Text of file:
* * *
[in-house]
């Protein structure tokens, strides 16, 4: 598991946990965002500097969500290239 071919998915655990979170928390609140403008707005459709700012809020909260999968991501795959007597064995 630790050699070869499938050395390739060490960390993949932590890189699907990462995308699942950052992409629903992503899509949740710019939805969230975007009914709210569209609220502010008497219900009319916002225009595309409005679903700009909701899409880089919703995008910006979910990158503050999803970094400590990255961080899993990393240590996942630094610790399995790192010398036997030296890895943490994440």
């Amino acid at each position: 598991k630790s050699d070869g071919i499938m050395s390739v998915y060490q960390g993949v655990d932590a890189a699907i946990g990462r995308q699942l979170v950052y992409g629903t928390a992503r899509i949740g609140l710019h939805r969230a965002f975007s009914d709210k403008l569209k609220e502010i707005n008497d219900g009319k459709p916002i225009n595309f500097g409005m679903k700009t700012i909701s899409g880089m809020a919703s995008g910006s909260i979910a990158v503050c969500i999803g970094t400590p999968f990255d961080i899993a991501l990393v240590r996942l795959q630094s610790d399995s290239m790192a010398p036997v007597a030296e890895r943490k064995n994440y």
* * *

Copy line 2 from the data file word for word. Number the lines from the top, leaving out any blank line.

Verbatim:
């Protein structure tokens, strides 16, 4: 598991946990965002500097969500290239 071919998915655990979170928390609140403008707005459709700012809020909260999968991501795959007597064995 630790050699070869499938050395390739060490960390993949932590890189699907990462995308699942950052992409629903992503899509949740710019939805969230975007009914709210569209609220502010008497219900009319916002225009595309409005679903700009909701899409880089919703995008910006979910990158503050999803970094400590990255961080899993990393240590996942630094610790399995790192010398036997030296890895943490994440």